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FRI0384 Usefulness of Brain MRI in Early Lupus: How the Morphological Imaging Changes at Onset of the Disease and After Follow-Up
  1. E. Silvagni1,
  2. A. Bortoluzzi1,
  3. M. Padovan1,
  4. F. Furini1,
  5. M. Borrelli2,
  6. M. Govoni1
  1. 11Department of Medical Science, Rheumatology Unit
  2. 22Department of Neuroscience and Rehabilitation, Neuroradiology Unit, University of Ferrara and Azienda Ospedaliero-Universitaria Sant'Anna, Cona (Ferrara), Italy


Background The prevalence of neuroimaging abnormalities is not defined in newly-diagnosed Systemic Lupus Erythematosus (SLE), especially in those patients without overt neuropsychiatric (NP) symptoms; furthermore the clinical significance of these alterations is not clear at all.

Objectives To assess the prevalence of brain abnormalities found by Magnetic Resonance Imaging (MRI) in a monocentric cohort of patients with early SLE onset (within 12 months from diagnosis) with (NP-SLE) or without NP manifestations (SLE) and to assess if early abnormal neuroimaging findings could have a predictive role for lesion load progression or the occurrence of subsequent NP events.

Methods We selected SLE patients, less than 55 years, diagnosed according to the 1997 ACR criteria, who underwent brain MRI examinations within 12 months since diagnosis and then repeated it in the following 24-36 months. Brain MRI results were considered as absence or presence of white matter hyperintensities (scoring 0-3 if focal lesions were respectively none, 1, 2-4 or >5) and also as absence or presence of atrophy (scoring 0-3 if atrophy was absent, light, moderate or severe) according to a modified semiquantitative scoring system proposed by Petri et al. Then we evaluated the appearance of each new NP event along a median follow up period of 42 months.

Results We retrospectively evaluated 752 patients referred consecutively at our clinic dedicated to SLE in a period of 20 years (between 1995 and 2014); 46 patients met the criteria for inclusion in the study. The mean age of the whole studied population was 34 years (14-55 yrs), 93.5% female. Of these patients, 28 had at least 1 NP event at time of diagnosis (61%).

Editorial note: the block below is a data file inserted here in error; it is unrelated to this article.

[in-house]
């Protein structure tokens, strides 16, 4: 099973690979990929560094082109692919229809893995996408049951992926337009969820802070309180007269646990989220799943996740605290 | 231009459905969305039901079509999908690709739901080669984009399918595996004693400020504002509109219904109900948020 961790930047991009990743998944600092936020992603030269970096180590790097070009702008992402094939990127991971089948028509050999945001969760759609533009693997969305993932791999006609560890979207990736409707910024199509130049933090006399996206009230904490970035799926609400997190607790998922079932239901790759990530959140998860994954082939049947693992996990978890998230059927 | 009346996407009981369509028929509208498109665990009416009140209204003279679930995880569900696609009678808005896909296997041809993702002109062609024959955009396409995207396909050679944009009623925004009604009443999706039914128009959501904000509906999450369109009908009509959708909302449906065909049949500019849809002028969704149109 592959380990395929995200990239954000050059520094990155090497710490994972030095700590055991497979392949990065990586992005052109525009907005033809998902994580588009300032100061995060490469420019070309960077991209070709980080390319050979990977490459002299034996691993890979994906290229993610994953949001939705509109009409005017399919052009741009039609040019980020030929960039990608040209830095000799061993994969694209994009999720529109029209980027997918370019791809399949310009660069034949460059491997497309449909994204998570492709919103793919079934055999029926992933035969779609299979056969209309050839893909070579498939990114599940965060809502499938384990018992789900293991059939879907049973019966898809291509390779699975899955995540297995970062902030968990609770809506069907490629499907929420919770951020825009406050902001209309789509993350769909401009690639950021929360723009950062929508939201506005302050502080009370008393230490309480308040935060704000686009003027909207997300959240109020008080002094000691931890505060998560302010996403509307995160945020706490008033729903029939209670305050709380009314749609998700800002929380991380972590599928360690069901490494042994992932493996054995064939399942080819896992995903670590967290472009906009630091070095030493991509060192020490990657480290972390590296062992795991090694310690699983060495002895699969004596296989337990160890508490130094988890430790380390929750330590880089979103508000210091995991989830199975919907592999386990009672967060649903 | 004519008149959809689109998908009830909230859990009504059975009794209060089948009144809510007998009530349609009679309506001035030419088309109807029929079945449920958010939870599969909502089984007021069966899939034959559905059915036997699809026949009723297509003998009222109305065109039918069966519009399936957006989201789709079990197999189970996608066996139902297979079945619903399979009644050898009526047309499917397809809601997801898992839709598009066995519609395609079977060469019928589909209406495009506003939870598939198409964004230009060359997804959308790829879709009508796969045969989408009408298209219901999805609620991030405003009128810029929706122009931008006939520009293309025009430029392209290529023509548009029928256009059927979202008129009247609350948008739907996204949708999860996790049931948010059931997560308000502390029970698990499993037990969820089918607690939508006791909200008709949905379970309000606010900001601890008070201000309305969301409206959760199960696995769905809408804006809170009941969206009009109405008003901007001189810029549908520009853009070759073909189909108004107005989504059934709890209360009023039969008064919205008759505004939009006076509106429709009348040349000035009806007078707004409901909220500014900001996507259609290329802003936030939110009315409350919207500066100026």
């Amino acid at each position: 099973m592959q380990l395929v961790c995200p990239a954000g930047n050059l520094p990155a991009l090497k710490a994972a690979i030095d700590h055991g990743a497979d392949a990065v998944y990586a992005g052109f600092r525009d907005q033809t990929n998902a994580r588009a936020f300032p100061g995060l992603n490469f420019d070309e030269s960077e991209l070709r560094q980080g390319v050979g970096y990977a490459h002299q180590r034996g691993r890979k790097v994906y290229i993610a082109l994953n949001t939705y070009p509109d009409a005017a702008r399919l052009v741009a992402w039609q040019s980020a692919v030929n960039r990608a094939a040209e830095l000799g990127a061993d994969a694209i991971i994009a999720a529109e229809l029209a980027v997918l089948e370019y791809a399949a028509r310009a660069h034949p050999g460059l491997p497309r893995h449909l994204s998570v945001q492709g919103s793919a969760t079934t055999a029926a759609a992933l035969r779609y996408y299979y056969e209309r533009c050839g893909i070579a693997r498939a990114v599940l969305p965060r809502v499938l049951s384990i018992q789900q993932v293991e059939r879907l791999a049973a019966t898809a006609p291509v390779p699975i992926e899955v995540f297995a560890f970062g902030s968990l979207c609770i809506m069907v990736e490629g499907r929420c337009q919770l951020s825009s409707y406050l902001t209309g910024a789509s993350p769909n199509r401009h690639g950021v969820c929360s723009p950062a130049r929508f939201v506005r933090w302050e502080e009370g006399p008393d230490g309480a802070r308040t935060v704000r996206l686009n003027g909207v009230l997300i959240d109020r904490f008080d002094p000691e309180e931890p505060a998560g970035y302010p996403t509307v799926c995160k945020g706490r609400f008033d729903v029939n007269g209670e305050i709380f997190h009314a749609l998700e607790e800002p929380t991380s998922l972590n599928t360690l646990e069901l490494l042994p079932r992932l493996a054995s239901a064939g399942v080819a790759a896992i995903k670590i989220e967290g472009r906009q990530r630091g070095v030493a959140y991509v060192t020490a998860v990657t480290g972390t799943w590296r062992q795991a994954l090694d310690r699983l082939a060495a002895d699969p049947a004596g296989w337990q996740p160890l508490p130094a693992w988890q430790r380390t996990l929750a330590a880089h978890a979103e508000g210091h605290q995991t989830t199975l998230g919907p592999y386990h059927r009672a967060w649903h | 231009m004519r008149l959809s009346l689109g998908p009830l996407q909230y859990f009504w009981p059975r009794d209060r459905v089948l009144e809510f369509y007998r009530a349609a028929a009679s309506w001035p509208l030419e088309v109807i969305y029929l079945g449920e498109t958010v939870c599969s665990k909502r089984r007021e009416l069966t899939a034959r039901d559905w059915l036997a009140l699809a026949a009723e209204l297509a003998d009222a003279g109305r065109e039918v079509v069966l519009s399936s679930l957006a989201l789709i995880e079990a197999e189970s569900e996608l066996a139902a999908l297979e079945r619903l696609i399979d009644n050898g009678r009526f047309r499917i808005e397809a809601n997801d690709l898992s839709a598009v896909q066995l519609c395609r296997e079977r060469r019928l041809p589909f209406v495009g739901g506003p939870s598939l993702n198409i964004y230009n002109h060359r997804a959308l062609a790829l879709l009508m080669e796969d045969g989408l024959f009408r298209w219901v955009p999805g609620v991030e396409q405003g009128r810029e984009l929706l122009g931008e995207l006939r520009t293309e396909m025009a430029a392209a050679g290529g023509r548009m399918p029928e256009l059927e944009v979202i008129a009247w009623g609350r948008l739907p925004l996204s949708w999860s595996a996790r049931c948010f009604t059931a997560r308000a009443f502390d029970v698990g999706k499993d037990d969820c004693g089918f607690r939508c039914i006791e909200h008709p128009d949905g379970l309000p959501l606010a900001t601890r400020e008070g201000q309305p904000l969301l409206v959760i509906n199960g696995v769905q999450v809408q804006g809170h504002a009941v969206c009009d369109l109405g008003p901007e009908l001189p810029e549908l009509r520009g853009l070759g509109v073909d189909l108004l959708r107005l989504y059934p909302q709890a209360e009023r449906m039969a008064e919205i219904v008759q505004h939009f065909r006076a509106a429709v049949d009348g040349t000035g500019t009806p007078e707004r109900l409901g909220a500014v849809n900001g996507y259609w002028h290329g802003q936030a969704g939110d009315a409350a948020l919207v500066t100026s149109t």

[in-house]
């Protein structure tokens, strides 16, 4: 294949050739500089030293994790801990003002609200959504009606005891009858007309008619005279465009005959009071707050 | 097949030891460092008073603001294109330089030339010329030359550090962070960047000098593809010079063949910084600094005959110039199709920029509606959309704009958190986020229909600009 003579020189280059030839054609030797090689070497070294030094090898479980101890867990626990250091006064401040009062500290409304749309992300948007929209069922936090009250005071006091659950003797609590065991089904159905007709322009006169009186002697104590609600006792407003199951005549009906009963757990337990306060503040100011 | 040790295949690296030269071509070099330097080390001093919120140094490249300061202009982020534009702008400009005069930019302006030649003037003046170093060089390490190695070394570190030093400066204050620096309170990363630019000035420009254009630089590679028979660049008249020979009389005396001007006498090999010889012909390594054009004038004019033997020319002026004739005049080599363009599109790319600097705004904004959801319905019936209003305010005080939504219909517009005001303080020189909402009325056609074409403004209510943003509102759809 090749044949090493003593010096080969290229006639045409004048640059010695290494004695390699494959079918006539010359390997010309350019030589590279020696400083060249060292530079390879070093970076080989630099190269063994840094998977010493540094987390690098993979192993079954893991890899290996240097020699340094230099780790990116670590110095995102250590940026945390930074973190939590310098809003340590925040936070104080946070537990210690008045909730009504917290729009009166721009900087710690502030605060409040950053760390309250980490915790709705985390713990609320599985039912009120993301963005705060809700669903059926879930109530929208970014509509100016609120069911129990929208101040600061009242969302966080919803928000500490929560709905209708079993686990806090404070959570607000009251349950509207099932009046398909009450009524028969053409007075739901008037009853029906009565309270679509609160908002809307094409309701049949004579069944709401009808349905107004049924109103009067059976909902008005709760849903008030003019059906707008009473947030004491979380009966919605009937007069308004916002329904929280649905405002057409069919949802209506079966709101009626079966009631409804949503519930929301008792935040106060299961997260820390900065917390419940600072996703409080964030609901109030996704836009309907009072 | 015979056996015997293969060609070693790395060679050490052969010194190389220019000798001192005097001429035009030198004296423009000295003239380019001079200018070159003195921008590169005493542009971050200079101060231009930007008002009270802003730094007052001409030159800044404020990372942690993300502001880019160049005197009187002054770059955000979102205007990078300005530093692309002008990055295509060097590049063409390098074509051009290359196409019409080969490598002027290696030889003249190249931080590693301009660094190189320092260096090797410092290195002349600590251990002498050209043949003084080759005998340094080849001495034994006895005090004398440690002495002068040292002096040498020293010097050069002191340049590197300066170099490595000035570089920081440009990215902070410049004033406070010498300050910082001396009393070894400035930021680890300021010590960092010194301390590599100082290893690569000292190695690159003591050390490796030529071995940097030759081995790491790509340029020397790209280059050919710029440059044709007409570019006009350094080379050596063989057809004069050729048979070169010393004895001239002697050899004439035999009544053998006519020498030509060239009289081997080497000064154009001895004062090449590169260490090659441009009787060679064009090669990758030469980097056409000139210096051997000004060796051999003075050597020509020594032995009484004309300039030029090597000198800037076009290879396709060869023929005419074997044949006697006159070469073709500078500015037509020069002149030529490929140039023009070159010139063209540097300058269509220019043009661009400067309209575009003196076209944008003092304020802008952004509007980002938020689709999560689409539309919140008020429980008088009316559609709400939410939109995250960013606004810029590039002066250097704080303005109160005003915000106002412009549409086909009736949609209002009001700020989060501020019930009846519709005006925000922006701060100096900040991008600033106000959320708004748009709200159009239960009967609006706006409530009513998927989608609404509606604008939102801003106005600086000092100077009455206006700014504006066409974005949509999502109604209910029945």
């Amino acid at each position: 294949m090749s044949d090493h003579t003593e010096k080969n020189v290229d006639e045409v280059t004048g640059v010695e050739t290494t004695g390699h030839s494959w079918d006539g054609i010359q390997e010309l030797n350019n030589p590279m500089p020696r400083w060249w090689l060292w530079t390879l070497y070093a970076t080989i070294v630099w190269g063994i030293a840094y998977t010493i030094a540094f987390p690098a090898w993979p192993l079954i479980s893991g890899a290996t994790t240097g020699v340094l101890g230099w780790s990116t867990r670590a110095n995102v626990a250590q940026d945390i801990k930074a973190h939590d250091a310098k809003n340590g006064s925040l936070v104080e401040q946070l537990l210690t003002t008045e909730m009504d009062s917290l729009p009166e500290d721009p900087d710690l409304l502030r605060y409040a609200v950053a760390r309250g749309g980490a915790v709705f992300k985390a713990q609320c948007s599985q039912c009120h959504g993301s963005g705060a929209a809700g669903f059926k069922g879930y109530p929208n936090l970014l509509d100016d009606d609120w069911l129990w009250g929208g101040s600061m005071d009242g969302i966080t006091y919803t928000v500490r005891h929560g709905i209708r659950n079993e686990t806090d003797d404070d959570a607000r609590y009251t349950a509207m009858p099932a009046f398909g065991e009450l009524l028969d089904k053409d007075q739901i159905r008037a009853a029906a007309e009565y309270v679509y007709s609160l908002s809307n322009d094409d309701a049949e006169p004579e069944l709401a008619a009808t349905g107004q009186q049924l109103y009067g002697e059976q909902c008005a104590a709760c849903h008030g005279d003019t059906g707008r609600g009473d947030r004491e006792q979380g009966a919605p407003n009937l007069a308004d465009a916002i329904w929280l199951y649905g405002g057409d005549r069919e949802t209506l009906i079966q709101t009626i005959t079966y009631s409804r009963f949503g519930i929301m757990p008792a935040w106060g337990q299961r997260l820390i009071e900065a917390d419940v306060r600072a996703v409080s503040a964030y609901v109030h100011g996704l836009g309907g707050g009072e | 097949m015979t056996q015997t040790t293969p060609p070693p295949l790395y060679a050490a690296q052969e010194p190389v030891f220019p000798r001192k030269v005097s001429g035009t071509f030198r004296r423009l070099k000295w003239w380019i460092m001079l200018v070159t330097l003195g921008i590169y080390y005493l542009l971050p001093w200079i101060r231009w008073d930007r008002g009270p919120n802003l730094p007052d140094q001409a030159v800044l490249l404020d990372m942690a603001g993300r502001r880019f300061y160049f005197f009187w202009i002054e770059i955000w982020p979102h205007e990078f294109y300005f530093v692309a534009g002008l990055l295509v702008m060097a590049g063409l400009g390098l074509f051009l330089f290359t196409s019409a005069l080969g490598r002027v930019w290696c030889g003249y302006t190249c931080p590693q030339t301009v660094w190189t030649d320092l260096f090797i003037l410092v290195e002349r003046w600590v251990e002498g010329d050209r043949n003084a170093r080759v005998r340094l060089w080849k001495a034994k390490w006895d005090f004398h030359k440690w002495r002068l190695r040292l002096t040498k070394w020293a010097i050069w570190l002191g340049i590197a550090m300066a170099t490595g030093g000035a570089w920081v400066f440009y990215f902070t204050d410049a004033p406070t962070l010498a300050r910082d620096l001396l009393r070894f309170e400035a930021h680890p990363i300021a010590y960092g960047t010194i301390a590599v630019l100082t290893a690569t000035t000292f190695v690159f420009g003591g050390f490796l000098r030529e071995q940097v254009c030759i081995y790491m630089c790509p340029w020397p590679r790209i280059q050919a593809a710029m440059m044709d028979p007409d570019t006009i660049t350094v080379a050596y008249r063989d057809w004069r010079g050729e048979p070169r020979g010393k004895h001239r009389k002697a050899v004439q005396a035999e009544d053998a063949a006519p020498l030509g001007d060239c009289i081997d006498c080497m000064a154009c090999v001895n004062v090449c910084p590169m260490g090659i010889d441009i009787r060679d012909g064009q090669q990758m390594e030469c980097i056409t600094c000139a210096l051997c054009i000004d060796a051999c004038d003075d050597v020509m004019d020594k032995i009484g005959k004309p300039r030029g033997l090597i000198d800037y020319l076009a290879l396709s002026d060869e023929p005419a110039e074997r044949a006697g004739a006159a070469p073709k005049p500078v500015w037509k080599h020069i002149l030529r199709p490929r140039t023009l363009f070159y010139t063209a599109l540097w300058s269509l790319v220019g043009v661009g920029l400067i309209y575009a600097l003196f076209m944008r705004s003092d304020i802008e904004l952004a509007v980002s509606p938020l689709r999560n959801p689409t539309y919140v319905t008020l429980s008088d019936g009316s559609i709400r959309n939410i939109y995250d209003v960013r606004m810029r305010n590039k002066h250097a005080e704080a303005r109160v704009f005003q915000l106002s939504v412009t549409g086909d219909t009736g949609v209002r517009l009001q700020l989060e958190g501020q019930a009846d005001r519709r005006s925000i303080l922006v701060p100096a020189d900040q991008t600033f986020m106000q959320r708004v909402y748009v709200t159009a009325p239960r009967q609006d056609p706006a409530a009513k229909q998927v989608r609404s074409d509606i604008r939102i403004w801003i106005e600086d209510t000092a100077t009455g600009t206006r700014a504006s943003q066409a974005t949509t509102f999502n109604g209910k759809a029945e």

Overall an abnormal MRI was reported in 21 patients (46%), especially in those with NP involvement (18 NP-SLE and 3 SLE, p=0,0023). At baseline median atrophy score and WMHI score were 0,15 and 1,02 respectively.

After the first NP event all patients either increased their immunosuppressive therapy (steroid and/or cyclophosphamyde bolus) or added aspirin low dose or anticoagulant drugs.

At the time of the second MRI, a lesion load progression or worsening was seen in 26% (12): 29% (8) of NPSLE and 22% (4) of SLE pts (p>0,05); in all SLE patients the first MRI was negative. Total and median (1,2) WMHI score worsened during FU, median score for atrophy doubled (0,28). Almost all (92%) worsened MRI were associated with positivity of antiphospholipid antibodies. Comparing patients with unchanged MRI to those with worsened MRI a new NP event was recorded in 5 pts versus 6 pts (p=0,02), for a total of 11 new NP episodes.

Conclusions Imaging abnormalities are present in a high percentage of SLE individuals at onset of disease (46%). A basal neuroimaging evaluation in young patients with newly diagnosed SLE is recommended especially because the evolution of the neuroradiological pictures seems to be independent of the previous history. Serial assessment is extremely useful to compare with any further imaging finding. Although a predictive value for abnormal neuroimaging in new appearance of NP event has yet to be demonstrated we found that MRI worsening could predict the occurrence of new NP event during follow up.

Disclosure of Interest None declared

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